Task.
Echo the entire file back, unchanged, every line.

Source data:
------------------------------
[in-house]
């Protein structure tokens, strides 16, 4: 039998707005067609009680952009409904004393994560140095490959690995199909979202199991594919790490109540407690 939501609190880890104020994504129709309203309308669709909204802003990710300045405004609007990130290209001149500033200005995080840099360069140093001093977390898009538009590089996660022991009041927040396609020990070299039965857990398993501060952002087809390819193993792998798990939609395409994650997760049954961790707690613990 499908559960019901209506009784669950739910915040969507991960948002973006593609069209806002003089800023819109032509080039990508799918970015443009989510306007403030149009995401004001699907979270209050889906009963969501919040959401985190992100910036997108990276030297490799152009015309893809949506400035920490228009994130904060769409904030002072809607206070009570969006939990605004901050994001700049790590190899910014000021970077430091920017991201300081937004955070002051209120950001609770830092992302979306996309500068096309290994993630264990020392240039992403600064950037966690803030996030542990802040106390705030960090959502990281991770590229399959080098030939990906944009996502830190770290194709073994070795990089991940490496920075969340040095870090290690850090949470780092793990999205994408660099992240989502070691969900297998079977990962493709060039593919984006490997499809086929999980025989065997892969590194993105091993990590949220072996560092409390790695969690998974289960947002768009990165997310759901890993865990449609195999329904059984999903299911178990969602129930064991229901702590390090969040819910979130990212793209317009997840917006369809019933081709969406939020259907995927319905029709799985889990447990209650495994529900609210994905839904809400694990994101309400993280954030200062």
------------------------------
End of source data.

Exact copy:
[in-house]
């Protein structure tokens, strides 16, 4: 039998707005067609009680952009409904004393994560140095490959690995199909979202199991594919790490109540407690 939501609190880890104020994504129709309203309308669709909204802003990710300045405004609007990130290209001149500033200005995080840099360069140093001093977390898009538009590089996660022991009041927040396609020990070299039965857990398993501060952002087809390819193993792998798990939609395409994650997760049954961790707690613990 499908559960019901209506009784669950739910915040969507991960948002973006593609069209806002003089800023819109032509080039990508799918970015443009989510306007403030149009995401004001699907979270209050889906009963969501919040959401985190992100910036997108990276030297490799152009015309893809949506400035920490228009994130904060769409904030002072809607206070009570969006939990605004901050994001700049790590190899910014000021970077430091920017991201300081937004955070002051209120950001609770830092992302979306996309500068096309290994993630264990020392240039992403600064950037966690803030996030542990802040106390705030960090959502990281991770590229399959080098030939990906944009996502830190770290194709073994070795990089991940490496920075969340040095870090290690850090949470780092793990999205994408660099992240989502070691969900297998079977990962493709060039593919984006490997499809086929999980025989065997892969590194993105091993990590949220072996560092409390790695969690998974289960947002768009990165997310759901890993865990449609195999329904059984999903299911178990969602129930064991229901702590390090969040819910979130990212793209317009997840917006369809019933081709969406939020259907995927319905029709799985889990447990209650495994529900609210994905839904809400694990994101309400993280954030200062």